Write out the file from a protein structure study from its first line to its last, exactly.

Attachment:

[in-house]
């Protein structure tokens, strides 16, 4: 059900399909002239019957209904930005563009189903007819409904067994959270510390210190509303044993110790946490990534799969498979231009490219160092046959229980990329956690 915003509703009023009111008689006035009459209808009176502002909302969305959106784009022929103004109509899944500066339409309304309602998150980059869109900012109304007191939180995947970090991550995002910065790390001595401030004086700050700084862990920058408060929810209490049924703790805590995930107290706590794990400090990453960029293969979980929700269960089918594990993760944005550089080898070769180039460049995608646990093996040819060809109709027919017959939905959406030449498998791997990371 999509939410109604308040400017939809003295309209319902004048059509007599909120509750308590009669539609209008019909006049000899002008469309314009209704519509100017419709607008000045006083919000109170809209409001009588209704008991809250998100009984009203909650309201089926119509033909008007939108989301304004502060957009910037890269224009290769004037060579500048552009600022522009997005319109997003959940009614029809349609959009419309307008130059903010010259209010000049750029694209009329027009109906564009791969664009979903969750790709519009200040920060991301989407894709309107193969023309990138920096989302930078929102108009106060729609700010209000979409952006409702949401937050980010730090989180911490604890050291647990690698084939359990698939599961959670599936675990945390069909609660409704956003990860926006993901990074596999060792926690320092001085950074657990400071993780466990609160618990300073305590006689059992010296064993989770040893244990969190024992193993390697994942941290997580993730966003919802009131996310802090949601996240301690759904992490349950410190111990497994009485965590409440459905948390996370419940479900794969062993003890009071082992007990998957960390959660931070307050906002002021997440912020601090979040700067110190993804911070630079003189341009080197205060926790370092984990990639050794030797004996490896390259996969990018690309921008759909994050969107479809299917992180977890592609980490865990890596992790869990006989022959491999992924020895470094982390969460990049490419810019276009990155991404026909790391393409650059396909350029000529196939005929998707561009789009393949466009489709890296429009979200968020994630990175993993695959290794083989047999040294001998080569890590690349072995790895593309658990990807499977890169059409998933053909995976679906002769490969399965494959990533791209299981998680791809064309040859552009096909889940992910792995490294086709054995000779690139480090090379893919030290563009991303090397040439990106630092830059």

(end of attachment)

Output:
[in-house]
């Protein structure tokens, strides 16, 4: 059900399909002239019957209904930005563009189903007819409904067994959270510390210190509303044993110790946490990534799969498979231009490219160092046959229980990329956690 915003509703009023009111008689006035009459209808009176502002909302969305959106784009022929103004109509899944500066339409309304309602998150980059869109900012109304007191939180995947970090991550995002910065790390001595401030004086700050700084862990920058408060929810209490049924703790805590995930107290706590794990400090990453960029293969979980929700269960089918594990993760944005550089080898070769180039460049995608646990093996040819060809109709027919017959939905959406030449498998791997990371 999509939410109604308040400017939809003295309209319902004048059509007599909120509750308590009669539609209008019909006049000899002008469309314009209704519509100017419709607008000045006083919000109170809209409001009588209704008991809250998100009984009203909650309201089926119509033909008007939108989301304004502060957009910037890269224009290769004037060579500048552009600022522009997005319109997003959940009614029809349609959009419309307008130059903010010259209010000049750029694209009329027009109906564009791969664009979903969750790709519009200040920060991301989407894709309107193969023309990138920096989302930078929102108009106060729609700010209000979409952006409702949401937050980010730090989180911490604890050291647990690698084939359990698939599961959670599936675990945390069909609660409704956003990860926006993901990074596999060792926690320092001085950074657990400071993780466990609160618990300073305590006689059992010296064993989770040893244990969190024992193993390697994942941290997580993730966003919802009131996310802090949601996240301690759904992490349950410190111990497994009485965590409440459905948390996370419940479900794969062993003890009071082992007990998957960390959660931070307050906002002021997440912020601090979040700067110190993804911070630079003189341009080197205060926790370092984990990639050794030797004996490896390259996969990018690309921008759909994050969107479809299917992180977890592609980490865990890596992790869990006989022959491999992924020895470094982390969460990049490419810019276009990155991404026909790391393409650059396909350029000529196939005929998707561009789009393949466009489709890296429009979200968020994630990175993993695959290794083989047999040294001998080569890590690349072995790895593309658990990807499977890169059409998933053909995976679906002769490969399965494959990533791209299981998680791809064309040859552009096909889940992910792995490294086709054995000779690139480090090379893919030290563009991303090397040439990106630092830059």